Final Day :(

Today felt a little more relaxed because we didn’t have the pressure of any bookings except towards the middle afternoon.  We had planned on heading up to Al Aqsa mosque (Dome on the Rock, Temple Mount) first thing this morning but the line to get up there was too long – possibly a 2 hour wait.  The whole city has been busier than we’ve experienced before, but we got to see some different things as a result of shifting our schedule (which I’m more than happy about!).  We ended up adding the Upper Room – acknowledging where the Last Supper happened, King David’s Tomb, and the Dormitio Abbey – the resting place of Mary, mother of Jesus.  These were nice additions to the schedule and I wonder if the students got more out of these places, than they would have, wandering around the Temple Mount anyway.  From there we zipped over to The Pool of Bethesda and St. Anne’s Church.  We sang the Doxology because this is a thing that tourists do – sing in cavernous churches with beautiful acoustics.  It was so peaceful and lovely that Cameron guided us through a couple verses of Amazing Grace.

The big thing of the day was the Via Dolorosa.  This walk is also known as the Way of the Cross and is the traditional route that Jesus took to his death and then his resurrection.  We usually do this walk, first thing in the morning because it’s not so busy and most of the shops aren’t open.  Doing it in the afternoon this year made for a hurried and distracting walk.  I was more intentional this year about focusing on each of the Stations of the Cross but I noticed it was difficult for everyone to stay focused because at times it was difficult to even hear the explanations of each Station.  When we got to the tomb, the lineup was far too long to stand in, so we looked at the outside for a moment and exited the Church of the Holy Sepulchre where the end of the Via Dolorosa is.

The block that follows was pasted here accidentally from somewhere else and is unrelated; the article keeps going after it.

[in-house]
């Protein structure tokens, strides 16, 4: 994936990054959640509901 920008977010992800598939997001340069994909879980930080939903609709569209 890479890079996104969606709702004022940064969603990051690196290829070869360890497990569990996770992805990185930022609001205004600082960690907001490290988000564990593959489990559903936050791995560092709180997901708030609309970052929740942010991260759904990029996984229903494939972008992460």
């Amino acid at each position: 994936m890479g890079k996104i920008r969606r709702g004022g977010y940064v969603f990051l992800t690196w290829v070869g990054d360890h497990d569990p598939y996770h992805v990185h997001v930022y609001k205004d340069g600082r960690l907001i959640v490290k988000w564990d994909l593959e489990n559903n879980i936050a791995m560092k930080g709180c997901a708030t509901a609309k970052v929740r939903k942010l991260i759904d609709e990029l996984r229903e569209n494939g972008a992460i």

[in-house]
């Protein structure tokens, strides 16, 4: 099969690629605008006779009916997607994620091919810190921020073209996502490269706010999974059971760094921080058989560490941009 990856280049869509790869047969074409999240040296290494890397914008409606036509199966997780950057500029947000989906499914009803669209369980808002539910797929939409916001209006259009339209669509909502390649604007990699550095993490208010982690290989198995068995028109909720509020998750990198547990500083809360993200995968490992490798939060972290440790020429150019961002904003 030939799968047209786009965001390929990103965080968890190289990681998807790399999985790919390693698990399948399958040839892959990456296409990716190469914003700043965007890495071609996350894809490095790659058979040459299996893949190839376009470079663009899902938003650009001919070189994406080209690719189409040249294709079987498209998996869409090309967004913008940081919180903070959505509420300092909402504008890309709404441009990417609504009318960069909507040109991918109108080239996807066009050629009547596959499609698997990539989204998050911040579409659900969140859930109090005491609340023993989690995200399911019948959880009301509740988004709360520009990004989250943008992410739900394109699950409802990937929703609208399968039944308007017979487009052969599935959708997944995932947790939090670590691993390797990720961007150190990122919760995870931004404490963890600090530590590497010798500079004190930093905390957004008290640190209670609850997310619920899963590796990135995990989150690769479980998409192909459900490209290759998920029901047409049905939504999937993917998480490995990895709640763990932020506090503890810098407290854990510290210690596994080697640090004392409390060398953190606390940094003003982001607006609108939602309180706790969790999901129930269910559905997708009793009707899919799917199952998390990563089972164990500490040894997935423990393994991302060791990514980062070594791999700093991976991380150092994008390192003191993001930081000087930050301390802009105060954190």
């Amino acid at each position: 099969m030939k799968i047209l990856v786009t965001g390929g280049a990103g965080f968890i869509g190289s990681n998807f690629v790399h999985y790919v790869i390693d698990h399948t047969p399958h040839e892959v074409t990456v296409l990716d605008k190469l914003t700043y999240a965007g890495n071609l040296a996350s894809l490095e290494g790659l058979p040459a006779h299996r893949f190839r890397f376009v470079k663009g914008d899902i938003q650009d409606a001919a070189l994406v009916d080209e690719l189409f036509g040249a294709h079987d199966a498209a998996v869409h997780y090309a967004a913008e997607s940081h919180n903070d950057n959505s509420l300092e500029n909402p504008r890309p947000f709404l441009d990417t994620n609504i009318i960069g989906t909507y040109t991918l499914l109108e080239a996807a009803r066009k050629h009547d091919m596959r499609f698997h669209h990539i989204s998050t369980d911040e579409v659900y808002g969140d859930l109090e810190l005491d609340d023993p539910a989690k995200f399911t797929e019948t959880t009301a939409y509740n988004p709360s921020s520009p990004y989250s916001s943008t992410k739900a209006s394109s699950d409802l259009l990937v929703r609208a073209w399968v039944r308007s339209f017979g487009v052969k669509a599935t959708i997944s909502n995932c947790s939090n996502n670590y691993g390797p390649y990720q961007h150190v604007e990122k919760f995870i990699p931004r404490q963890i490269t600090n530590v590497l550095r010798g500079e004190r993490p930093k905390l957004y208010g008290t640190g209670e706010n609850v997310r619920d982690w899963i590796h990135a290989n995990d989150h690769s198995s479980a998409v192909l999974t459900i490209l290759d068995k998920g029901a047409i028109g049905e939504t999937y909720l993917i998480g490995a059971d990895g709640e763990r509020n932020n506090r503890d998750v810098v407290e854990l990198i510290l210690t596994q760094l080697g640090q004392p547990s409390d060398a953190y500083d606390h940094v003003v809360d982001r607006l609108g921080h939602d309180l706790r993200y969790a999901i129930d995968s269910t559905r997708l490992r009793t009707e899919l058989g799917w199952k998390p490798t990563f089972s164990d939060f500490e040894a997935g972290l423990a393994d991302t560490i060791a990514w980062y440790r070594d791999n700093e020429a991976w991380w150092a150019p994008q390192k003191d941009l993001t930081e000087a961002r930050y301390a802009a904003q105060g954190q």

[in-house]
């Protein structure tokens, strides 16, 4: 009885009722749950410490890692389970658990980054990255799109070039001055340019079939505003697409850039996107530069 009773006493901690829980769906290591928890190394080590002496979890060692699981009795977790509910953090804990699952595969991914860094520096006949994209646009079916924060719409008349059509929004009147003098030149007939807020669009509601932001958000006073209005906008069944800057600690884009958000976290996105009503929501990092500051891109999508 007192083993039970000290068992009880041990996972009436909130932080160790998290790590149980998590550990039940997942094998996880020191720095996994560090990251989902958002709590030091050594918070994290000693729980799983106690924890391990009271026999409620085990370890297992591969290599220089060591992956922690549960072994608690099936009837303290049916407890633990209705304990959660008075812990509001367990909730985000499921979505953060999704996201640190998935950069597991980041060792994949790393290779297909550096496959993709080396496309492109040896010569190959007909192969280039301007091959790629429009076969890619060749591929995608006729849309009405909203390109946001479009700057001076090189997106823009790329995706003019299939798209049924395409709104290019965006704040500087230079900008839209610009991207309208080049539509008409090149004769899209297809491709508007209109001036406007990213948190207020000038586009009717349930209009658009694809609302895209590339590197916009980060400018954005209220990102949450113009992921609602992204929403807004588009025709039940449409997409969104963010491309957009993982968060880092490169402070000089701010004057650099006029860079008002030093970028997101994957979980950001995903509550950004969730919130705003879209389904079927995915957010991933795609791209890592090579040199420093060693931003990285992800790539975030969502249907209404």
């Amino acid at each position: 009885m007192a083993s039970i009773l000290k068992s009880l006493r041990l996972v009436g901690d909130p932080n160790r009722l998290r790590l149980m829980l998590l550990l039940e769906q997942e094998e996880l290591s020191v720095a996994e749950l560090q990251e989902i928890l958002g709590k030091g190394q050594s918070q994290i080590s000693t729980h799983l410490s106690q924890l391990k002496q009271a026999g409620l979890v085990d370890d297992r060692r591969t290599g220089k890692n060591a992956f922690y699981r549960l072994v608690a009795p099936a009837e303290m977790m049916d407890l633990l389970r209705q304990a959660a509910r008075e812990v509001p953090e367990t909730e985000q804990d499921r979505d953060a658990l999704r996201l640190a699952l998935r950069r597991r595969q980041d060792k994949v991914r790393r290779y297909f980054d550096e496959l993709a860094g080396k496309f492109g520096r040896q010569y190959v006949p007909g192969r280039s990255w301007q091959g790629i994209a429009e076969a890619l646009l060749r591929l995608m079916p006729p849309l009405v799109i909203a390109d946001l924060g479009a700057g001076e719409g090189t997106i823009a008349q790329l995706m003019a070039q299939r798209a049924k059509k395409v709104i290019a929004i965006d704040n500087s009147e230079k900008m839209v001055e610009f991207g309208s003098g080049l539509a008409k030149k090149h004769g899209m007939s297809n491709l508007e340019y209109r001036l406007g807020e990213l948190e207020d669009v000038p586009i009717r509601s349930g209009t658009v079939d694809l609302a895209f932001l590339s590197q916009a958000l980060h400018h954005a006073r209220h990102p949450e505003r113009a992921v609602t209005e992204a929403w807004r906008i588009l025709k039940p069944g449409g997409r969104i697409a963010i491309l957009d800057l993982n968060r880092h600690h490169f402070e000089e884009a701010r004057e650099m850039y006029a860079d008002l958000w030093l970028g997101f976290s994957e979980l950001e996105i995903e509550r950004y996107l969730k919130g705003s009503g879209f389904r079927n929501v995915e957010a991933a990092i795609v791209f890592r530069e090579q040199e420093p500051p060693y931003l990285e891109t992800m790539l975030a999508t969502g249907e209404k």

We had just a couple of hours of free time to eat lunch and shop in the Old City.  I went back to a couple of my favourite shops.  It’s amazing talking to some of these shop owners who have owned these shops for many generations.  I always go to one shop that has the dad and 3 sons working there.  Two of the sons are jewelry makers and they always remember me when I return.  It’s full of knick knacks and it’s an interesting enough shop for both genders, so I took a rather large group of students there to look at their scarves, their Ottoman period crown, and their ancient (older and deepest they say) well in the corner of the shop.

Our final stop of the day was The Garden Tomb.  This is probably the only Holy Site in Jerusalem that is dominated by Evangelicals.  It’s a peaceful garden where they have proposed an alternate site to Jesus’ death and resurrection.  We were able to share communion in the garden and it was very meaningful as Cameron sort of forced us to pause and reflect on being in the Holy Land.  He reminded us that it didn’t matter where it happened – just that it happened!

We finished the day with a longer debrief, which I will try to consolidate at a different time and a dinner out with our tour guide and bus driver.  We leave tomorrow morning – we head out at 8 a.m. local time so you’ll be seeing us soon.  It’s been nice to keep all of you updated with the blog and I’m glad that you decided to join us on this trip.  Like I’ve mentioned before, it’s been very difficult to post any photos or sound clips on here because of our Internet connection, so in the next few days I’ll be adding to these posts.  I hope you come back to give them a look.

Wondering what it sounded like in our hotel, around 3 and 6 pm?  Click the link below.


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